Nicole Miller: Many celebrities have dipped their toes into the wine industry beyond just crushing some grapes. Some have been successful, others less so. Fashion designer Nicole Miller’s label has demonstrated staying power, with a dry and aromatic, but light rosé wine featuring a nearly hot pink hue. Produced at Château Auguste estate in the Right Bank region of Bordeaux, the 2018 rosé is a blend of Merlot, Cabernet Sauvignon, and Cabernet Franc grapes. SRP: $23

Storm Wines: The fruit for this Grenache rosé was sourced from Vogelzang Vineyard in the Happy Canyon AVA and Watch Hill Vineyard in the Los Alamos Valley. The Mediterranean-like climate along the coast of Santa Barbara, combined with older vines, yield fruit with balance and depth. Expect aromas of rose petal and white flower with red fruit flavors on the palate. It also pairs well with food, including salads, sushi, seafood, and spicy dishes. SRP: $25

Pascal Jolivet: “Expanding your horizons when it comes to rosé wine might sound daunting, however there are so many other options one might explore. Rosé from Provence might be an easy choice, but there are so many other fun wines that drink great,” says Asher Chong, a sommelier at Jean-Georges in New York City. “An example of that would be Pascal Jolivet’s Rosé Sancerre. This wine-producing region is mainly known for their crisp Sauvignon Blancs, but they make a great rosé wine entirely from Pinot Noir, which is fruity and whimsical; a perfect alternative to Provençal rosés.” SRP: $27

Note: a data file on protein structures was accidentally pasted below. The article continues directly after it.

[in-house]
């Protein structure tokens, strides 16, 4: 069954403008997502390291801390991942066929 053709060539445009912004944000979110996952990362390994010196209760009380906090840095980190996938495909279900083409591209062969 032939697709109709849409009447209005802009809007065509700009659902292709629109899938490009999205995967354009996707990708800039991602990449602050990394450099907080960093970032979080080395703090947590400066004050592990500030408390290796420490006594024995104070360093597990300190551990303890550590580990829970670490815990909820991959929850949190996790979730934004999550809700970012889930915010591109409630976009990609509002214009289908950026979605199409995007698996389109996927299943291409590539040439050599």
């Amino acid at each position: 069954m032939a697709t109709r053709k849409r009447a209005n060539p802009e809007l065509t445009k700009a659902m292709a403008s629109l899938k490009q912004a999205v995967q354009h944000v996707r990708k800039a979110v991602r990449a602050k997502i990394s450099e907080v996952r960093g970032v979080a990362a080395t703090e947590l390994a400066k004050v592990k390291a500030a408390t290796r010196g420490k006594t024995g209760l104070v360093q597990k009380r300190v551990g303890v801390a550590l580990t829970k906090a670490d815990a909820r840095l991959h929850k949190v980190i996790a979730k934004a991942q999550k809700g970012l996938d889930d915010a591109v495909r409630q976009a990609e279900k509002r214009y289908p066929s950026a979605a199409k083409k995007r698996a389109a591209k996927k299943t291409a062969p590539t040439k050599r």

Origin: Made from 100% Syrah grapes surrounded by the redwood trees and coastal fog synonymous with California’s Central Coast, the 2020 Santa Cruz Mountains rosé is bold, crisp, and a true reflection of its…origin. The winemaker also prides itself on using handpicked fruit, sustainable farming practices, and native yeast fermentation. Expect notes of strawberry, cranberry, grapefruit, and orange jasmine tea. SRP: $32

Clos Signadore: Brimming with aromas of dried lavender and red fruit, this wine is light-bodied, making it ideal for a hot summer day. On the palate there are flavors of sweet cherry, wild fresh strawberries, blood orange, and allspice. It pairs well with almost any food, from tacos to pizza and pasta to dessert. SRP: $40

Ayala: While perhaps not as well known—at least to U.S. consumers—as some other Champagne houses, Ayala produces one of the most sublime bottles of sparkling rosé you can buy. Produced only in exceptional years, the 100% Chardonnay wine is the ultimate expression of boutique brand’s winemaking style, with minerality, roundness, and a velvety finish. SRP: $110